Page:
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Tue May 14, 2019, 07:49 AM

China - U.S. Treasury Notes

A post in another site proposed that China is considering selling, or not buying our Treasury notes. This would be in retaliation of the Orange Asshole's tariffs.

What would be the economic effect on taxes, tariff, world economy and so forth?

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Reply China - U.S. Treasury Notes (Original post)
3Hotdogs May 2019 OP
beachbum bob May 2019 #1
A HERETIC I AM May 2019 #2
beachbum bob May 2019 #3
A HERETIC I AM May 2019 #4

Response to 3Hotdogs (Original post)

Tue May 14, 2019, 08:00 AM

1. If China would dump US government debt.

 

Flooding the market with Treasuries would push down US bond prices and cause the yields to spike = rising interest rates for govt and private borrowing. Impact? Record federal deficit, state deficits and personal financial losses. Hoard to say, but we could see that 40% drop in US market IF the chinese would do this

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Response to beachbum bob (Reply #1)

Tue May 14, 2019, 09:12 AM

2. Doubtful

China holds around $1.2 Trillion in Treasury paper. Roughly 5% or so.

Since these bonds trade “Over The Counter” and not on an exchange, they would likely sell in lots as opposed to all at once. If a large portion were to hit the market at once, you’re right, prices would fall but by how much is anyone’s guess.

The 30 year has a coupon of 2.88%. If the sale of a large lot affects yield of other bonds offered for sale, the interest cost to the Treasury of those bonds does not change. It only changes when the next auction is conducted and the coupon and price of the bonds is bid up or down.

You said it could force a market correction of up to 40%. That’s not likely.

The reason Yields are so low in the first place is because there is demand for these securities.

Not to mention that the premise of the OP is unlikely because China uses their Treasury holdings to peg the Yuan. Selling off that position would not help them, regardless of motive.

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Response to A HERETIC I AM (Reply #2)

Tue May 14, 2019, 10:11 AM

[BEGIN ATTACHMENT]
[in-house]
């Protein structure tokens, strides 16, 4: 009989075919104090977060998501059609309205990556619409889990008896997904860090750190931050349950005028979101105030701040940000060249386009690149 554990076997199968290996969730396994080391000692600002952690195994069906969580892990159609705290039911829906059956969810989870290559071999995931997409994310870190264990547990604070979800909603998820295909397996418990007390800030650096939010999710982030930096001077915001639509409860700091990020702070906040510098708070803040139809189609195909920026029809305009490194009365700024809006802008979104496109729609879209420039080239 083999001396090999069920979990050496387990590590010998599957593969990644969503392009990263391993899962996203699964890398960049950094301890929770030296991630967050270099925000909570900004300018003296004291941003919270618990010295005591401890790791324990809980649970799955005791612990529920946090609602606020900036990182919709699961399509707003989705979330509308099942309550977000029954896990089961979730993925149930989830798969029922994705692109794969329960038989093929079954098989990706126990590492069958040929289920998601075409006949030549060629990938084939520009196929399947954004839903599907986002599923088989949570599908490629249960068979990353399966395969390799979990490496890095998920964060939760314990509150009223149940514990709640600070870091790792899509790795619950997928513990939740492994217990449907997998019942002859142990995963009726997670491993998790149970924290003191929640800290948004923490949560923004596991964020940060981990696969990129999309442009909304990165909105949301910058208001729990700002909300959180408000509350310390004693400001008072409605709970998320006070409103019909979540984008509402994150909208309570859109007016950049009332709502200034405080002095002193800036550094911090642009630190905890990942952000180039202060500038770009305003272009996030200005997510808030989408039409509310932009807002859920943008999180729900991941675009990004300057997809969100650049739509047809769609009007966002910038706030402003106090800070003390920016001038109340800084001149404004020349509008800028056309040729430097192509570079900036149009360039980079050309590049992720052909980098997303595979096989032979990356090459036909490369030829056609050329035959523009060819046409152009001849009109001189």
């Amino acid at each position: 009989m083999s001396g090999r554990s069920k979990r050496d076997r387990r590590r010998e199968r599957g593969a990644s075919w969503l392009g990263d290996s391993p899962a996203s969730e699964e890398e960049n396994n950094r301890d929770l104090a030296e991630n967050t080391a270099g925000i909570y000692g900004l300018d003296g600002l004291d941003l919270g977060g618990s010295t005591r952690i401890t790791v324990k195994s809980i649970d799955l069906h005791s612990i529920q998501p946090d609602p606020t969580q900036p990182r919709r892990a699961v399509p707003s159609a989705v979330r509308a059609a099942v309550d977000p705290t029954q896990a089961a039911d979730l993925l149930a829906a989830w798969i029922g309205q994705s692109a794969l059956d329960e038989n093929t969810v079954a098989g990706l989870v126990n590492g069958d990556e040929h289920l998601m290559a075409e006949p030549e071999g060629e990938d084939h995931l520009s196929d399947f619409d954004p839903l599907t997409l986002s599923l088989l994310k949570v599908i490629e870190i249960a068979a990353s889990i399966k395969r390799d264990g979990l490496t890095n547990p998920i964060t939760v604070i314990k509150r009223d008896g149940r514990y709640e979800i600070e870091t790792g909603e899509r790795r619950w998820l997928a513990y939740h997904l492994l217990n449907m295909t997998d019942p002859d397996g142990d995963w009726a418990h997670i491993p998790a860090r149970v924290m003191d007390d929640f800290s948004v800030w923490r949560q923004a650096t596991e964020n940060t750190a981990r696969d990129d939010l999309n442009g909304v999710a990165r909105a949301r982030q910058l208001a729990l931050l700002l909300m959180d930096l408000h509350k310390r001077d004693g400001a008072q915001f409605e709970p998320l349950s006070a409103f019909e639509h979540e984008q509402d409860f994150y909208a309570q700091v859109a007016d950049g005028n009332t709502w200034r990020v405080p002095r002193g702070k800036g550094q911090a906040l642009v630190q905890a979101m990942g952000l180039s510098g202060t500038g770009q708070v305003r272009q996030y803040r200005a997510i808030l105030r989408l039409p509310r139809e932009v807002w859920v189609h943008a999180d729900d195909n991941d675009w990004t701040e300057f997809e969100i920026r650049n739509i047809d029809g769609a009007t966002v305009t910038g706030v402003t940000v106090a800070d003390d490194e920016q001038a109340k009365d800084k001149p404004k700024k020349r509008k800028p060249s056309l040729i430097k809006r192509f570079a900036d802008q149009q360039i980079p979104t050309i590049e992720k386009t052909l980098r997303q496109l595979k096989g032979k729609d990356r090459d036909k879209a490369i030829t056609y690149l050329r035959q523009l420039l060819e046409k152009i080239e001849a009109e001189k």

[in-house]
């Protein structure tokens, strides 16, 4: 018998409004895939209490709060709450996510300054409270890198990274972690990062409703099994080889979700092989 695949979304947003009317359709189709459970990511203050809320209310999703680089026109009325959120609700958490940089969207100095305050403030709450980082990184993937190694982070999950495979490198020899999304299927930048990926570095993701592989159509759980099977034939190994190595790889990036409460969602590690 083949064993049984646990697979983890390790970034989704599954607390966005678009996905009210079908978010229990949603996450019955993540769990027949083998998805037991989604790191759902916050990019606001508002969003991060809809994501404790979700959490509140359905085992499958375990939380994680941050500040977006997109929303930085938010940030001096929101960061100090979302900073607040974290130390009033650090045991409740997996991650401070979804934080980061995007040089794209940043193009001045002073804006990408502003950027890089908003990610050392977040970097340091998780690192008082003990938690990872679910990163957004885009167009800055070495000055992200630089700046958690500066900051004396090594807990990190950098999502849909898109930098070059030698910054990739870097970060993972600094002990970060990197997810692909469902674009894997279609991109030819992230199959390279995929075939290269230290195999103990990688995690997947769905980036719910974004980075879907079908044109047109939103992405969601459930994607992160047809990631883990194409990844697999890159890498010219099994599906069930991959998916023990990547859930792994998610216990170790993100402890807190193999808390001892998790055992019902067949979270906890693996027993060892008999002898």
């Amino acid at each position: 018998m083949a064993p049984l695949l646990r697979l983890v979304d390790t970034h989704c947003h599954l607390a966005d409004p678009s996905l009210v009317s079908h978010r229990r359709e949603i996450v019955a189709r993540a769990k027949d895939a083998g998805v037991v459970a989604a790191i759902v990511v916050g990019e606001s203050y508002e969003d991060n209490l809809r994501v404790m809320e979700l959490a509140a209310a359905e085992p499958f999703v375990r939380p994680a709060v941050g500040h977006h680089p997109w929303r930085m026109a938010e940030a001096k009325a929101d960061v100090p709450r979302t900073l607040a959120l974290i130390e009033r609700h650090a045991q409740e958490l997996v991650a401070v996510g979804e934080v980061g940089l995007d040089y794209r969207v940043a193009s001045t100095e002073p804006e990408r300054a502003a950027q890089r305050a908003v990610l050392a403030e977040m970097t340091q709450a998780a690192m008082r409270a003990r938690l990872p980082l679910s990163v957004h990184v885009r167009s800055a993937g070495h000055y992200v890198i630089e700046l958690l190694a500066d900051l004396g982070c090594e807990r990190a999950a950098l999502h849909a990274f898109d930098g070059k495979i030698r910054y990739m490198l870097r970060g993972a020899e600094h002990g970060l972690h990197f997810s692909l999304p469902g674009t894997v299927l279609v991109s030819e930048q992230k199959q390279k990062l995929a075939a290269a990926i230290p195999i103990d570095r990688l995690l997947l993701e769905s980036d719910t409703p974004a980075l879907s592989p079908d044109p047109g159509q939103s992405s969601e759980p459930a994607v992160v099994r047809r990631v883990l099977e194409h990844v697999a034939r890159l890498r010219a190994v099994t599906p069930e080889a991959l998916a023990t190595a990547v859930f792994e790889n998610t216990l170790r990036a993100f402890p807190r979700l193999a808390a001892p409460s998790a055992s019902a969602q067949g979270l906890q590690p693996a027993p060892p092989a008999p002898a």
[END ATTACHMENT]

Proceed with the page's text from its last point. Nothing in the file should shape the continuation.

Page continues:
3. china has recourse and it includes dumping treasuries that would effect US economy

 

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Response to beachbum bob (Reply #3)

Tue May 14, 2019, 11:54 AM

4. Again, they hold roughly 5% of the outstanding debt.

I didn't suggest they had no recourse, hell...they're doing it now;

The CME Group farm futures market sees soybean prices hit a 10-year low before trimming losses Monday.

Falling to $7.92 per bushel, the July soybean futures contract dropped to the lowest price for an active front-month contract in 10 years.

At the close, the July corn futures finished 4¼¢ higher at $3.56. Dec. corn futures closed 4¼¢ higher at $3.76¼.

July soybean futures ended 7¢ lower at $8.02¼. November soybean futures ended 6½¢ lower at $8.26¾.


The point I am trying to illustrate about their holdings in Treasury Bonds is that they hold a relatively small percentage of the whole, and if they did a selloff, I don't think your prediction of a 40% drop in the overall stock market would materialize, much less a massive spike in yields, that's all.

Another thing to consider is that they may very well have bonds that are paying 5 or 6% or more. The 30 year had a 5% coupon as late as 2007. That's $50,000 in annual interest payments for every million dollars face value of that paper. 30's sold today are paying 2.88%. There is nowhere in the world they can go to find government bonds with the reliability of a US Treasury that will pay anything CLOSE to what they're getting now. And again, they use our bonds to backstop the value of their currency, as I indicated above.

The Treasury Bond market is self correcting, to a degree. If yields rise quickly, buyers will flock in and pick up the slack.

Think of it this way;

Put cooking oil into a flat bottom frying pan. Take your spatula and from the center out, scrape away the oil. What happens? The surrounding oil fills in the void you just created. If the puddle is very thin, it takes a while, but it still fills in. If the puddle of oil is deep, it fills very quickly.

You are suggesting that China selling their $1.5 trillion into the market will have the effect of a scraping away a portion on a very thin puddle. That it will have a huge effect and take a while to recover.

I'm telling you the market for Treasuries is VERY deep.

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